As the federal government and several provincial governments plan on collectively spending hundreds of billions of dollars over the coming decade on infrastructure, this report dispels five common myths used to argue for why now is a good time to ramp up government infrastructure spending.
Myth 1: Government must ramp up infrastructure spending to make up for past neglect
Proponents of large-scale increases in infrastructure spending often argue that governments have not spent enough in recent decades to expand, or even to maintain, the value of infrastructure that exists in Canada. However, the stock of government infrastructure per person (total value net of depreciation) has been growing steadily over the past 15 years and is now at the highest level since 1971. After adjusting for inflation, the net stock of government infrastructure per person has grown 27.3 percent, from $16,394 per person in 2000 to $20,876 per person in 2015 (all in 2015 dollars). Since 2008, annual spending to acquire new public infrastructure has been particularly high, with Canada ranking relatively high on international comparisons of government capital spending.
Myth 2: Infrastructure is largely the domain of governments
There is a misperception that Canada’s infrastructure is largely provided by governments, with minimal contributions from non-government organizations such as businesses and charities. As a result, those who argue that Canada would benefit from increased infrastructure spending usually focus on making the case for more government spending on infrastructure, overlooking the major contribution made by the private sector. For over 40 years, the net stock of infrastructure per person from non-government organizations has exceeded that of the government sector. In 2015, the net stock of non-government infrastructure represented 72.6 percent of Canada’s total infrastructure stock, up from 63.4 percent in 1971.
Myth 3: Increased infrastructure spending will spur economic growth
The argument that infrastructure spending will spur economic growth is one of the most prominent arguments made in favour of increased infrastructure spending. In principle, sound infrastructure spending (a high-in-demand road, railway, or port) can increase long-term economic growth by improving the economy’s productive capacity through more efficient transportation corridors that move people and goods across our country and to borders and ports. In practice, however, not all public infrastructure spending fits this bill. For instance, just 10.6 percent of what the federal government plans to spend on new infrastructure will be on trade and transportation infrastructure. Most is on so-called “green” and “social” infrastructure, the latter including projects such as social housing, community centres, and hockey arenas. Although these initiatives may be appreciated by the community in which they are built, they are unlikely to provide productivity gains. Moreover, infrastructure spending generally fails to stimulate the economy in the short-term because of considerable delays and because the spending may not target the sector of the economy most in need.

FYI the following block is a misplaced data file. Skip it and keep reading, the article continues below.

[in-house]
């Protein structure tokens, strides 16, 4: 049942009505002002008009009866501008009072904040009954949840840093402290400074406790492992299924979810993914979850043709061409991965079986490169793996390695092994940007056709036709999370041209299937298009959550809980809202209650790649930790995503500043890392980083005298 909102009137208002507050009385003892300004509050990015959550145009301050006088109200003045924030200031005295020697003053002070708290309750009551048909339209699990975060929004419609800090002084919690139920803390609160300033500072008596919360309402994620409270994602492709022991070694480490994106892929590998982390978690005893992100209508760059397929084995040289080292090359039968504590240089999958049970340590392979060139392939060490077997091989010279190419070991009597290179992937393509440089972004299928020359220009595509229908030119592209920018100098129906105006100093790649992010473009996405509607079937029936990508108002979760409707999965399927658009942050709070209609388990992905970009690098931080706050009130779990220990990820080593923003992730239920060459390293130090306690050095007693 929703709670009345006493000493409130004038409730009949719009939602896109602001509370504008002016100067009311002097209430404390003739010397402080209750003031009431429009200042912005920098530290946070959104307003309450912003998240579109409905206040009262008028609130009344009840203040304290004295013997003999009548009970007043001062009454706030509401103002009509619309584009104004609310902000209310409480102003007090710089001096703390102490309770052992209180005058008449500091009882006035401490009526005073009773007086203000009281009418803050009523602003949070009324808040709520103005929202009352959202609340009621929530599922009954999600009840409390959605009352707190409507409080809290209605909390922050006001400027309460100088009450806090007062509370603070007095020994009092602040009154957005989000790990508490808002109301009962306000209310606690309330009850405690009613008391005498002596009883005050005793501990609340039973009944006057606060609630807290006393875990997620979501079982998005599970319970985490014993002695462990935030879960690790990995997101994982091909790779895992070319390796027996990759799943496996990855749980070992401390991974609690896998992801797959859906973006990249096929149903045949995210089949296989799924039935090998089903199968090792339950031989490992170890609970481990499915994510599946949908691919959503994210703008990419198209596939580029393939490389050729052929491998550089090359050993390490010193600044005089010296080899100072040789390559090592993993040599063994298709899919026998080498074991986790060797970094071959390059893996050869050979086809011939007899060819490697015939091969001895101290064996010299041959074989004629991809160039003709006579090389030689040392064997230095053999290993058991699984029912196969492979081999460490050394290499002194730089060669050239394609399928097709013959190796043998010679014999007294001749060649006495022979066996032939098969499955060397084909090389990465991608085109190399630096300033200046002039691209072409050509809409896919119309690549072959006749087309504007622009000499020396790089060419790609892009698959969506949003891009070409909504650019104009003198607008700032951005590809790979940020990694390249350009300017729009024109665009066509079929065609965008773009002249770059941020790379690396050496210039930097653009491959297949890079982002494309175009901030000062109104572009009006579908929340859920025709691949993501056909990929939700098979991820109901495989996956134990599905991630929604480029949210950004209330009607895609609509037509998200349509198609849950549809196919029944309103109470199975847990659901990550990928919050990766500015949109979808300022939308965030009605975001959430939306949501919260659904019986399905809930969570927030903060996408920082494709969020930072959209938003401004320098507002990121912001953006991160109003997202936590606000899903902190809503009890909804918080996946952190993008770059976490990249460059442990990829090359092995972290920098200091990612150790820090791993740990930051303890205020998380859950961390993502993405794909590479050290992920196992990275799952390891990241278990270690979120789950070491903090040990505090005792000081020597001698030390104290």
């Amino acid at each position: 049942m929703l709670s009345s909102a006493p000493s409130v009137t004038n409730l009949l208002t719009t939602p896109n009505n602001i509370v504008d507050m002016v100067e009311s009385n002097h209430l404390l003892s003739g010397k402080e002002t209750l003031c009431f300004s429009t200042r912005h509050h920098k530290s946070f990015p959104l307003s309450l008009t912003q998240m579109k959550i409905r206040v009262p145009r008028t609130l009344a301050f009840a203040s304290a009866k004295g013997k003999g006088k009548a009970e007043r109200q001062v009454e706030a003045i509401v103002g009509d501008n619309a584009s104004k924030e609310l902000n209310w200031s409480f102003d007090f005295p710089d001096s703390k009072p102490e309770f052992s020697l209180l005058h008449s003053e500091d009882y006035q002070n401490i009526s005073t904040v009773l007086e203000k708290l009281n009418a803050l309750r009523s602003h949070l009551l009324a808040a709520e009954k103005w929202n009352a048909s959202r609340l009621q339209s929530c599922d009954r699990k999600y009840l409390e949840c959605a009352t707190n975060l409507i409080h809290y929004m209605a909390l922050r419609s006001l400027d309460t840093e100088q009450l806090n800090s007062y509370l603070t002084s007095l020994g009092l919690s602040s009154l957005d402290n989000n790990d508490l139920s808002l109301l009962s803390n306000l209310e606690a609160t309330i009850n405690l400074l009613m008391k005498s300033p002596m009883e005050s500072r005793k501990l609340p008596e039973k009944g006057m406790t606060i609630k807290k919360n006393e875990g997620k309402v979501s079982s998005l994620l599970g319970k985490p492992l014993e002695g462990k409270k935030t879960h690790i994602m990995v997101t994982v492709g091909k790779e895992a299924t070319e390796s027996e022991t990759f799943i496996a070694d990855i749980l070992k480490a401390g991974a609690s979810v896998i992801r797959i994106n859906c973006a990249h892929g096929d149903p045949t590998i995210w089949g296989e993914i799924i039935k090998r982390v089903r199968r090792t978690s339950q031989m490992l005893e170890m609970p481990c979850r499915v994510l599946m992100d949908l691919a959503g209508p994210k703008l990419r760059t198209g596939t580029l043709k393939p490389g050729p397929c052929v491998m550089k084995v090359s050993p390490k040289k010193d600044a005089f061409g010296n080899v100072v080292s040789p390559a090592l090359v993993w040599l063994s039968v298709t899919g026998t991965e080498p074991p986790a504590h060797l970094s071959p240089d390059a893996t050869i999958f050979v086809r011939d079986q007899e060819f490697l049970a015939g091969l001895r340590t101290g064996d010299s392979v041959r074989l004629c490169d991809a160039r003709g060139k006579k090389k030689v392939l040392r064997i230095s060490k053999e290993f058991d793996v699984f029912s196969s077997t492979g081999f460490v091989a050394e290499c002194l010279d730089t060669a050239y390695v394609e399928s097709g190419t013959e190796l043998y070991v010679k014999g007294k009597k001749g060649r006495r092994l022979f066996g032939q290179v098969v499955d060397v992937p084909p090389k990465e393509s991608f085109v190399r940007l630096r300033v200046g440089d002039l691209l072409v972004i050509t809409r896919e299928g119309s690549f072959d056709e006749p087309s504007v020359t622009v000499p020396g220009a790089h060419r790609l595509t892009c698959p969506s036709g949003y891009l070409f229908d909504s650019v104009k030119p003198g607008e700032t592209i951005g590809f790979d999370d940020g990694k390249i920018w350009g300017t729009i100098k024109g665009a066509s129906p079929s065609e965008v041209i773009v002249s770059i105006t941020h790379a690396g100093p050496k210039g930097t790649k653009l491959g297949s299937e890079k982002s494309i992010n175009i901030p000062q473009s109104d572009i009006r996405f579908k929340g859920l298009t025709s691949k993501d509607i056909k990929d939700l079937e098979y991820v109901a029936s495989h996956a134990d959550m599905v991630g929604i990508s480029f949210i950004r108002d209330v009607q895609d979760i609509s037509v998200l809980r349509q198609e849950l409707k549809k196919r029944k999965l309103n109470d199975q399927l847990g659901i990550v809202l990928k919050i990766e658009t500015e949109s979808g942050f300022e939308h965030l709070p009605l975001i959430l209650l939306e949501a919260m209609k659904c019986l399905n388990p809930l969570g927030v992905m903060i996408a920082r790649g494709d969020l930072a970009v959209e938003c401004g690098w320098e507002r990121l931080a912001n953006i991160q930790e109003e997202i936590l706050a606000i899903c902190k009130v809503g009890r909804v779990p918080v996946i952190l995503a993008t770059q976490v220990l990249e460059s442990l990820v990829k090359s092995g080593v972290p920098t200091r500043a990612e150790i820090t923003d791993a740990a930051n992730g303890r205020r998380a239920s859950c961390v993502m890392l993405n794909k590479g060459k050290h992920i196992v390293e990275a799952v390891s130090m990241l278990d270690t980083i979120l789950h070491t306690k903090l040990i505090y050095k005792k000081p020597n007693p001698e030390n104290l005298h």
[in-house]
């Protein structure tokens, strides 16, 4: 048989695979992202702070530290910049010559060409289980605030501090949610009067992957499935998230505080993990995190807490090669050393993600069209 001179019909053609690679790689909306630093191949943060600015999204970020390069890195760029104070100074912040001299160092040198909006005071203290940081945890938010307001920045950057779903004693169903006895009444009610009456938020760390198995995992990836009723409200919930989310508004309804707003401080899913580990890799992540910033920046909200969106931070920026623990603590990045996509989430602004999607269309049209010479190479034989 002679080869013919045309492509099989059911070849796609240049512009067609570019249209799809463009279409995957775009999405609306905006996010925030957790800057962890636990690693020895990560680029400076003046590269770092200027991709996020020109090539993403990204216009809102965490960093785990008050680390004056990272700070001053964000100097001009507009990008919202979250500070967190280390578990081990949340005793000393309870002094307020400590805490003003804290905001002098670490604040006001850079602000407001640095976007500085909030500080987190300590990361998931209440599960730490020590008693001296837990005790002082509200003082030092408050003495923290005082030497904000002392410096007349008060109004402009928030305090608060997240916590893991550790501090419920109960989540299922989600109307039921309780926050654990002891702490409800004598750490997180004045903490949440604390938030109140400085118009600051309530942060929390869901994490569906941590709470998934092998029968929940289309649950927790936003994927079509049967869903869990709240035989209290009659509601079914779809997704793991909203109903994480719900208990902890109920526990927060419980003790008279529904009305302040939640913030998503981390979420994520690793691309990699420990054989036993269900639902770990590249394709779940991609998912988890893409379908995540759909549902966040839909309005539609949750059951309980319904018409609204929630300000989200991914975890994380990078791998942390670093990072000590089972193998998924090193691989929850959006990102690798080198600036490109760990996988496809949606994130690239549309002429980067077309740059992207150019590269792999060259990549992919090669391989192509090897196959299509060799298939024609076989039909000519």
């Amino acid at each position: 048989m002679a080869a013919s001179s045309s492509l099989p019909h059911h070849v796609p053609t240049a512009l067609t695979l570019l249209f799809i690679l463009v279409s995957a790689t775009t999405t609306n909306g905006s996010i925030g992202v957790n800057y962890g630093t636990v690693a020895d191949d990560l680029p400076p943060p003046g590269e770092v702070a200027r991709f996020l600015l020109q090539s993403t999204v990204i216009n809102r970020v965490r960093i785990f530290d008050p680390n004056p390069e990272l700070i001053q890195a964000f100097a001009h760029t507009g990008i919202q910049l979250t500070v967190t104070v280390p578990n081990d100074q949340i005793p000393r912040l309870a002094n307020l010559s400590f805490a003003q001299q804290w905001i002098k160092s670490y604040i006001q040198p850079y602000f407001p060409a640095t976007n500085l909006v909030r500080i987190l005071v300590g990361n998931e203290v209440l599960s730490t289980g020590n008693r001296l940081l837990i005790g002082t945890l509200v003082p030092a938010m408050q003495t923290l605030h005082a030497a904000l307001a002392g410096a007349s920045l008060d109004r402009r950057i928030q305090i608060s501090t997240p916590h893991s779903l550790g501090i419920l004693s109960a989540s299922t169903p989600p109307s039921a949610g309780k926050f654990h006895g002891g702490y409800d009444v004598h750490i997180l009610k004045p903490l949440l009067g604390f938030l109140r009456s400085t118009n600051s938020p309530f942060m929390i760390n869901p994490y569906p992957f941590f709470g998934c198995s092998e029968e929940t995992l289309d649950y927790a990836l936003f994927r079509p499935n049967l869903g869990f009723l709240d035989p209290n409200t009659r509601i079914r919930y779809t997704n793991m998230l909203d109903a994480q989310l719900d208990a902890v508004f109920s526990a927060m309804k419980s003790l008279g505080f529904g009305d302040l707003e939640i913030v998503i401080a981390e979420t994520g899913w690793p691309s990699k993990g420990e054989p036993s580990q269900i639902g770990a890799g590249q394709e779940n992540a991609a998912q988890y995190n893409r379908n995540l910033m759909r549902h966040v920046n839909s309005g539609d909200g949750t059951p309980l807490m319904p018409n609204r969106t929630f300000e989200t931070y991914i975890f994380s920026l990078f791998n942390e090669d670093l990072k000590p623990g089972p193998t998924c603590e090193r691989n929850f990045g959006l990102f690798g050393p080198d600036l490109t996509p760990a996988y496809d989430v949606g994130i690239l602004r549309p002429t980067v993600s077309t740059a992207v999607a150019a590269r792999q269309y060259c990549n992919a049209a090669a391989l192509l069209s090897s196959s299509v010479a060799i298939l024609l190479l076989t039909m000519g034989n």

Myth 4: With interest rates low, now is the time to ramp up government infrastructure spending
Low interest rates have been used to argue for increased government spending on infrastructure. However, interest rates are only one factor in assessing the costs of increased infrastructure spending. Failing to account for other relevant fiscal and economic costs exaggerates the opportunity provided by low interest rates. Other fiscal considerations include the future operation and maintenance costs of a new infrastructure asset, which can be up to 80 percent of the total lifetime cost and are not influenced by current interest rates. In addition, the economic costs of the taxes that fund the infrastructure spending add considerably to the overall costs and should be properly accounted for. A more fundamental problem is that the interest rate argument wrongly assumes that infrastructure spending should always be largely or completely financed by debt.
Myth 5: The federal government should take the lead on infrastructure
A recurring argument in Canada is that the federal government should take on a greater role in provincial and local infrastructure, primarily through conditional infrastructure grants. Such grants give the federal government influence over which projects are undertaken and how they are managed, imposing federal priorities that may not reflect the particular needs of every region. Conditional grants distort local decision making in counterproductive ways by encouraging recipient governments to undertake projects that are more likely to receive funding over others that may be of higher priority to the local region. Federal infrastructure grants can also lead to a deterioration of accountability of the recipient government to taxpayers. If provincial and local governments wish to spend more on infrastructure, they can prioritize the use of available revenue for that purpose rather than calling for additional resources from the federal government. Tellingly, provincial and local government own-source revenues (total revenue minus transfers from other governments) have grown faster than federal own-source revenues over the past 15 years.